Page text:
To make the most of this moment, news media and public affairs organizations should leverage every opportunity to deliver tangible proof and context in their Twitter posts. Give your audience the ability to hear directly from the source whenever possible. 

 

Experiment with New Social Platform Features

Social platforms will often give higher visibility or promote content that leverages new features. This can be a particularly useful tactic in expanding your followers and reach.

While Instagram hasn’t officially confirmed that its algorithm is promoting Reels (its response to the popularity of TikTok), users are seeing gains in their engagement when opting for Reels over traditional videos in the feed. In fact sports organizations have gotten major traction using Reels, with the NFL seeing 67% higher engagement

 

Since we're talking about Instagram, it’s also worth noting the platform provides greater real estate on its Explore page to Reels-based content, making it more likely for a new user to discover you and your narratives.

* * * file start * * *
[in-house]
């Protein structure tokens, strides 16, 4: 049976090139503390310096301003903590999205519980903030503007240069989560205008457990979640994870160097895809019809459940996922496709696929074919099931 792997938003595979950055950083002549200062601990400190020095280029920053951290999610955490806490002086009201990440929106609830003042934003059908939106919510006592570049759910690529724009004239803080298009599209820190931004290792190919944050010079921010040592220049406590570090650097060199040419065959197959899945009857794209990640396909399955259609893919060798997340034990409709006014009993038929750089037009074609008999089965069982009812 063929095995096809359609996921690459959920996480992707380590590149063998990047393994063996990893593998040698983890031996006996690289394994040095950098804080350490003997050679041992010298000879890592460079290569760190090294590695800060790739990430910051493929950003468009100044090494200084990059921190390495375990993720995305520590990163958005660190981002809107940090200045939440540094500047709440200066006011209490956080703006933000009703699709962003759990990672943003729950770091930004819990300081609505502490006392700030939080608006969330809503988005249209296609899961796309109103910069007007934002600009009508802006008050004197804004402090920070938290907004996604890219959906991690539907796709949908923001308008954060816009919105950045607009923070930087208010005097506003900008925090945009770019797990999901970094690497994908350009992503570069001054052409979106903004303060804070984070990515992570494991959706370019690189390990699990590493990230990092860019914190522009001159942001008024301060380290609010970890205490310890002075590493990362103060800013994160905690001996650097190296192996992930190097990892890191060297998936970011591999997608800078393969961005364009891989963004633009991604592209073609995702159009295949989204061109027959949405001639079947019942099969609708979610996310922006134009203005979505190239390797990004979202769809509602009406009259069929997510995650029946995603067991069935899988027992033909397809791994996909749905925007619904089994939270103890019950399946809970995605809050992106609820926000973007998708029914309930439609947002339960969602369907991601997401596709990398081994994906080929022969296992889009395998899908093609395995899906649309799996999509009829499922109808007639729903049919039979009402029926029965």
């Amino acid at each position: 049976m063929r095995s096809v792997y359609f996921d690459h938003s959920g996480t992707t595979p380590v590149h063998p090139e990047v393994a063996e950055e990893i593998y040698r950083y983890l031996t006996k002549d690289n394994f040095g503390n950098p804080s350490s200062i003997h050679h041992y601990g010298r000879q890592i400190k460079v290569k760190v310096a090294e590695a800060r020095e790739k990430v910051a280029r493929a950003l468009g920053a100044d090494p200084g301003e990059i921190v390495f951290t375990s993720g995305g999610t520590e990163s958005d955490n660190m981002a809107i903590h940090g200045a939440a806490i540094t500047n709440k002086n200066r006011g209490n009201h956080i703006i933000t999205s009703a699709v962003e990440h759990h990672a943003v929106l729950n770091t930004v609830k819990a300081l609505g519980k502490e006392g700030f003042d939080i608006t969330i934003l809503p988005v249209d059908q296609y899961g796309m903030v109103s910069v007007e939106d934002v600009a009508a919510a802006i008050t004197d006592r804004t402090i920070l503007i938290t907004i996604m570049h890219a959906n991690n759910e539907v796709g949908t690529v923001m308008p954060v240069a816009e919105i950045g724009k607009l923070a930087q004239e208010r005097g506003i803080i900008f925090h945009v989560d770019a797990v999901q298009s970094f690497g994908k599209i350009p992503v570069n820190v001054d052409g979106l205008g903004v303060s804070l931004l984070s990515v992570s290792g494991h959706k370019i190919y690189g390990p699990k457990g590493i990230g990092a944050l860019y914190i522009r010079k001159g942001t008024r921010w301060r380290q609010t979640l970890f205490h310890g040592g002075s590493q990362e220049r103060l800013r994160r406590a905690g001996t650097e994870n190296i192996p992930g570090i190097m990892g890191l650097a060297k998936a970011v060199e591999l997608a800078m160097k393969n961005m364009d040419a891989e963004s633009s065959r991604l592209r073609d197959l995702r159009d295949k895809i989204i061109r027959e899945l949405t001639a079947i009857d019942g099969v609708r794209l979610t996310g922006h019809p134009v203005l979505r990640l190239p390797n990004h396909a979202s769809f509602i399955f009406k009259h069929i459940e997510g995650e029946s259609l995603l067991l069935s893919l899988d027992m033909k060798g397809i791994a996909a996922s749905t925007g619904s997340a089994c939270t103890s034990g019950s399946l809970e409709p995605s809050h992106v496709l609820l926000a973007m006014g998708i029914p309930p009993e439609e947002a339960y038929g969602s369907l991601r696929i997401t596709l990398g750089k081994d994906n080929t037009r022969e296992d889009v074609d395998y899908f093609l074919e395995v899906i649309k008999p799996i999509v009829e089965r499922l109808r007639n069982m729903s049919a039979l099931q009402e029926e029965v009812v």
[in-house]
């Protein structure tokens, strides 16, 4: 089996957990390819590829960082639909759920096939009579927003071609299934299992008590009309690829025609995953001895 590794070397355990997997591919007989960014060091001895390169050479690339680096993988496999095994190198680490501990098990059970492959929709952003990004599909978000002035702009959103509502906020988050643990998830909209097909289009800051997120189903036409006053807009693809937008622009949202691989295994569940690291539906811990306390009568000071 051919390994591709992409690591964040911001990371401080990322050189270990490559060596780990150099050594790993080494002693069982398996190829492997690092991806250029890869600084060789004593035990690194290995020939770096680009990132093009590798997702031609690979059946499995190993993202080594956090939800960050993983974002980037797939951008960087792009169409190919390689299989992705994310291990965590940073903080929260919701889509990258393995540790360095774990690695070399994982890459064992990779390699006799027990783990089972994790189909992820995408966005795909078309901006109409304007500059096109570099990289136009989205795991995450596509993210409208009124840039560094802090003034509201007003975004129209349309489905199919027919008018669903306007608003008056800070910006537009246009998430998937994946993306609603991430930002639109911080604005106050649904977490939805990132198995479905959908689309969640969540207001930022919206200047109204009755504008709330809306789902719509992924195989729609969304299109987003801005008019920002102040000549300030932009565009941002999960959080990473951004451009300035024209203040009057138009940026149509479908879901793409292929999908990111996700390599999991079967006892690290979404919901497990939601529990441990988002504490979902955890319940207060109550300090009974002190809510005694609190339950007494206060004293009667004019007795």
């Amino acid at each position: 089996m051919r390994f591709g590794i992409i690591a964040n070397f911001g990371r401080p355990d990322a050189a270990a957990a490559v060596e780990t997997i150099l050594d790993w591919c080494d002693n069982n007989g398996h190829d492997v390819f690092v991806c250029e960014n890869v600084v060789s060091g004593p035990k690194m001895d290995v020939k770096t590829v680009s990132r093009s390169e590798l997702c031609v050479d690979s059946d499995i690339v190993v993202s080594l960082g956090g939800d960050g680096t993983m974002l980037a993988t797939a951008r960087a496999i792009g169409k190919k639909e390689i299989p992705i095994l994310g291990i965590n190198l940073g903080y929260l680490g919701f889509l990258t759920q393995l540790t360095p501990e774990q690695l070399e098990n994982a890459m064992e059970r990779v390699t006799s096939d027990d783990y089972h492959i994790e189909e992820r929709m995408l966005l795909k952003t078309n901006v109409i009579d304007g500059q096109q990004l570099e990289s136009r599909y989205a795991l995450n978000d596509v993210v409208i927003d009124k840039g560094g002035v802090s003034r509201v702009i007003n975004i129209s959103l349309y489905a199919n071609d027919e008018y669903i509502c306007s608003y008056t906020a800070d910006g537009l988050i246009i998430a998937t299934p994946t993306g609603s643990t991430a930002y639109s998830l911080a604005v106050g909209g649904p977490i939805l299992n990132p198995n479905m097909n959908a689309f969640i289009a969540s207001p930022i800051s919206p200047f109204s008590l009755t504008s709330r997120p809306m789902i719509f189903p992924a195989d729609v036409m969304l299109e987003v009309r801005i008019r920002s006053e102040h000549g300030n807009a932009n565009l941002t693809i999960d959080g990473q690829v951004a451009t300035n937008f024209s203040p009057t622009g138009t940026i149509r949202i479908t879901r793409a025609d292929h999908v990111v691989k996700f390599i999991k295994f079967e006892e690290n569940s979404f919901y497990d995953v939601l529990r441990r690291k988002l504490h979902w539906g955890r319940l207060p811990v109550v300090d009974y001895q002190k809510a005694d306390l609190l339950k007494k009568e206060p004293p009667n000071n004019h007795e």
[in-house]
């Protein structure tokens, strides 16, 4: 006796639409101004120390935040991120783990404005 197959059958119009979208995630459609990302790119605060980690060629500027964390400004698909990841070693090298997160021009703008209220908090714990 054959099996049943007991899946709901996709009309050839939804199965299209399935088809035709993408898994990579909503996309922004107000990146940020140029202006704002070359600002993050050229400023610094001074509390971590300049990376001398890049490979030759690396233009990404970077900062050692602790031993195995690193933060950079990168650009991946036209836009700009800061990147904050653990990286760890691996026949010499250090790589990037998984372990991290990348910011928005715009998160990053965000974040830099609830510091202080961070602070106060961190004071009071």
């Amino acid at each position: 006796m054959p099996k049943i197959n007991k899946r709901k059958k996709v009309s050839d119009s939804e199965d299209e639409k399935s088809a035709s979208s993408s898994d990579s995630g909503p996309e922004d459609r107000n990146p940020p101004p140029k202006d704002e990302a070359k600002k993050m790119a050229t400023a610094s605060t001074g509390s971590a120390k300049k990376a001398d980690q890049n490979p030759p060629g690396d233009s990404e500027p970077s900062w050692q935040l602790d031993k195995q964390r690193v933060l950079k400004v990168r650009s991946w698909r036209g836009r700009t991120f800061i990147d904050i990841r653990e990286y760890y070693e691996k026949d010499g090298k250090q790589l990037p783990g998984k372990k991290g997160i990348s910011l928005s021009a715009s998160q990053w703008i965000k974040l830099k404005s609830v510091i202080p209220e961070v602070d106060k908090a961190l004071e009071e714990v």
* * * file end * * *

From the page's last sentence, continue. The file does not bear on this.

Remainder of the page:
Redouble Your Efforts Around Social Media Best Practices

While social media algorithms are constantly evolving, there are ingredients that remain fairly constant in determining relevancy and where your post will appear in your users’ feeds. 

Audit your best-performing posts from the past few months and look for the following patterns:

Day and time - do you get better performance on certain days of the week? Are there peak times for engagement? Sure, there will always be breaking news that needs to get posted right now. Beyond that, aim to post content designed for your core target at the times where they are most likely to engage.

Conversation starters - which posts get comments or start conversations among your followers? Most platforms’ algorithms favor content that engages users with one another or prompts a response that transcends a simple like. Examine which post types and copy structures most frequently engage your audience to comment.